The MacBook Pro 13 line has seen some big advancements in recent months. Regardless of your resolution needs, the entire current MacBook Pro 13 line has a few features that set its models apart from the general laptop pack. All boast extruded aluminum bodies, impressive battery life (~7 hours), speedy Ivy Bridge Core i5 and i7 processors, Thunderbolt ports, USB 3.0, and of course OS X Mountain Lion.
Retina Display: You Want It (But Do You Need It?)
The most hyped improvement over previous generation MacBook Pro 13s is the Retina display option. First seen on the MacBook Pro 15, the Retina display on the MacBook Pro 13 features a whopping 2560x1600 resolution. Based on the pixel pitch, most people won't be able to see the pixels at all. Losing the ability to see pixels is the first step into an ostensibly more natural, comfortable computing environment and opens up the possibilities of better photo and video editing in particular.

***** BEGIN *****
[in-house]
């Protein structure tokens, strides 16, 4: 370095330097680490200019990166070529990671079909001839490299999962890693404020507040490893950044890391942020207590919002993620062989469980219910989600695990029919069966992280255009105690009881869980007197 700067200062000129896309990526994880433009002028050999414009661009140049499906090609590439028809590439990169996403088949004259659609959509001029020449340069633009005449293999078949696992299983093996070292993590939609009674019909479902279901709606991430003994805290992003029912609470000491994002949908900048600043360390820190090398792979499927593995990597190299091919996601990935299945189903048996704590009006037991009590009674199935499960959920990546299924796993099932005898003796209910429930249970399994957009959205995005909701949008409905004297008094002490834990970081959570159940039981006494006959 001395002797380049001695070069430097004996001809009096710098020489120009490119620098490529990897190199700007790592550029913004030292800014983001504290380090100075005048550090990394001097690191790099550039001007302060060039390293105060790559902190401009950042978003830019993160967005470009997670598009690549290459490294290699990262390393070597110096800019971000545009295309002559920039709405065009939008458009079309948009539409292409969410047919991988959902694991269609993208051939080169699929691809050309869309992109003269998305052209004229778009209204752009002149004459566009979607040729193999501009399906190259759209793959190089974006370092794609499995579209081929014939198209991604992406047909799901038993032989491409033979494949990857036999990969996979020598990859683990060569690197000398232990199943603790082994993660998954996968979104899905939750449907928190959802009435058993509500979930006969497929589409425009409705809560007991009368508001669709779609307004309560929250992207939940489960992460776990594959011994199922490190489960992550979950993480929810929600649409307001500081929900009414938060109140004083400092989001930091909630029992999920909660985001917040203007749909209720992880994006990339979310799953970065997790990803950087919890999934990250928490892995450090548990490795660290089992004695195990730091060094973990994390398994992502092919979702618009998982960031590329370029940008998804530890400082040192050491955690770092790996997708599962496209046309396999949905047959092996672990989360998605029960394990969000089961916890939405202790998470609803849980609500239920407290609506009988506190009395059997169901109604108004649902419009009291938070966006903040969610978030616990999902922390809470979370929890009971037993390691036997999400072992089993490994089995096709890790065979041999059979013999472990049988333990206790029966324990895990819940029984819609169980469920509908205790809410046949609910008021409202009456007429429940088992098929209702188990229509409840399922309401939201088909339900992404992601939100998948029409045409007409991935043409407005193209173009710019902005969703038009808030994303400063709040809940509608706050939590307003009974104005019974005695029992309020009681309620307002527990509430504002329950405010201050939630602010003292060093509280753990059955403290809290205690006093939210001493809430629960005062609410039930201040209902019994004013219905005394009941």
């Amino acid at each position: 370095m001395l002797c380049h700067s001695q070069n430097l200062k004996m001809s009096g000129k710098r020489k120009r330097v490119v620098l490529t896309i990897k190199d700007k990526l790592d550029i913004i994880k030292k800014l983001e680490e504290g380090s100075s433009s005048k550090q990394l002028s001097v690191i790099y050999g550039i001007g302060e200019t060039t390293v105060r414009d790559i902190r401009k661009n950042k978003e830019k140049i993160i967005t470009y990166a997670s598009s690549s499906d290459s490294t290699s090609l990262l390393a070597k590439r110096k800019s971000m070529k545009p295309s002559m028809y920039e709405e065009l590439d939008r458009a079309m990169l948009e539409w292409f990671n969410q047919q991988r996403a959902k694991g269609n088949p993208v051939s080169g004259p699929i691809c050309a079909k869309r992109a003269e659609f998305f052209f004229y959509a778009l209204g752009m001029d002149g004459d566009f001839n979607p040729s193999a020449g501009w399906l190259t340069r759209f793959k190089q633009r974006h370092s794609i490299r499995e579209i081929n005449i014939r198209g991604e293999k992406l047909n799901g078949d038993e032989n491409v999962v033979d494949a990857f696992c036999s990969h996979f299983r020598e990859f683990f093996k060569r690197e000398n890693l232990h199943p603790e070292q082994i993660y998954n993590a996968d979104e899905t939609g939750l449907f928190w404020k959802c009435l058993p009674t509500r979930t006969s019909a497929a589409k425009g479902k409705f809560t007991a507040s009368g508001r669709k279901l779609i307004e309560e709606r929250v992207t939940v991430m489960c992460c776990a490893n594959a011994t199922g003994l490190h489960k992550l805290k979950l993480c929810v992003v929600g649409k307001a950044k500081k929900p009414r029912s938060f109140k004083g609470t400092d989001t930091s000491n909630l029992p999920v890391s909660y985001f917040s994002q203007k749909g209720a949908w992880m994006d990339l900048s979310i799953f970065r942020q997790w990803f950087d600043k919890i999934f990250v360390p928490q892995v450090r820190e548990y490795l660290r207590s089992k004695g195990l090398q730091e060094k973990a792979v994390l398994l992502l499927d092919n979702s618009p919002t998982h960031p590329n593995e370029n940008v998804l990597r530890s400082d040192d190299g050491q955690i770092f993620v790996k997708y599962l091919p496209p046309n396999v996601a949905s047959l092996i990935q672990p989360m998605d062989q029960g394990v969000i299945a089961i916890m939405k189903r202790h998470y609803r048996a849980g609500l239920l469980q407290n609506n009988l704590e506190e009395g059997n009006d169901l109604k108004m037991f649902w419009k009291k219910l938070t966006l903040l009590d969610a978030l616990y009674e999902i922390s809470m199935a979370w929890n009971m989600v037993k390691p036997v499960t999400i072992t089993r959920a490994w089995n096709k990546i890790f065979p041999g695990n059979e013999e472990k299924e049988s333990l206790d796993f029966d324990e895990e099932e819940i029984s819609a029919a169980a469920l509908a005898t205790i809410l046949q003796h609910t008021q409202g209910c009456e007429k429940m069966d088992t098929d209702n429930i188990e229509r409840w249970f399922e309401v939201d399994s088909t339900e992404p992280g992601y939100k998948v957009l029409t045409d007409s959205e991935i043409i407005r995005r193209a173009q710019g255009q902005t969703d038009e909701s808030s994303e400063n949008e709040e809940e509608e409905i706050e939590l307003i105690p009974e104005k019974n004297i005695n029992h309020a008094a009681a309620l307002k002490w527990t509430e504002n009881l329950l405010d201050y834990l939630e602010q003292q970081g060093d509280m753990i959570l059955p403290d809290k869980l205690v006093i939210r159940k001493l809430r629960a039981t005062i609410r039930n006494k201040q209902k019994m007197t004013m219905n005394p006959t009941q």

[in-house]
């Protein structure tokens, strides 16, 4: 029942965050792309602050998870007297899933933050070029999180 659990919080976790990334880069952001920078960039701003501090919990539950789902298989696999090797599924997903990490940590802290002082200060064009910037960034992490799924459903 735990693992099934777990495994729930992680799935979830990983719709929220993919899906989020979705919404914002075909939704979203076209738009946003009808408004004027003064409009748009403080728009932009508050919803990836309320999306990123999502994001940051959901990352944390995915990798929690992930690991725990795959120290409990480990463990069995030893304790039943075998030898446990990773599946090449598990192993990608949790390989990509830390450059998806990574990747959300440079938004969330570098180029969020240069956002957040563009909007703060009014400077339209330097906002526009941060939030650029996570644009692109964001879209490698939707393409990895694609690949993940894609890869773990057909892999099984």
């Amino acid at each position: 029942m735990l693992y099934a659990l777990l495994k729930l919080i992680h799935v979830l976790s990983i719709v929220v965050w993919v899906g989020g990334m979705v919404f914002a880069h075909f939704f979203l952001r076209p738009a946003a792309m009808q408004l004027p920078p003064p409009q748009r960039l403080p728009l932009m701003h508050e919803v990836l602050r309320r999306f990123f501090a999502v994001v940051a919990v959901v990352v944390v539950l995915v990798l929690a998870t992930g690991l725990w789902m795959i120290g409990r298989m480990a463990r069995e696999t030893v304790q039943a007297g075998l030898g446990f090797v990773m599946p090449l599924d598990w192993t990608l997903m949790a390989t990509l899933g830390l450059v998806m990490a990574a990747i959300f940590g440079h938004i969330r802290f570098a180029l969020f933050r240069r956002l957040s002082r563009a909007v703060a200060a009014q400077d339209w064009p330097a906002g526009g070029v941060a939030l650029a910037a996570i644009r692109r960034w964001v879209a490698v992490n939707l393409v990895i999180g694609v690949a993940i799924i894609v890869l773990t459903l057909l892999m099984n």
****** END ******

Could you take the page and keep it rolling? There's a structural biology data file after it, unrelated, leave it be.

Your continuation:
Whether the superior display is worth the several hundred dollar price premium depends on how you plan to use your MacBook Pro 13. If you want to edit photos, videos, or do graphic design, the Retina display will certainly be helpful. And there's something to be said for getting the best product available.
Yet the Retina display may not be the best display for you. If you're trying to do gaming (yes, Mac owners occasionally game), the graphics apparatus has to drive more pixels, leaving less room to boost framerate and responsiveness. The regular MacBook Pro 13 screen is very pretty by most standards and will do just fine for most purposes.
So if you've got a couple extra hundred to throw at the machine, upgrade the RAM or put in a big SSD. Your applications will load so fast you won't even see the pixels fly past.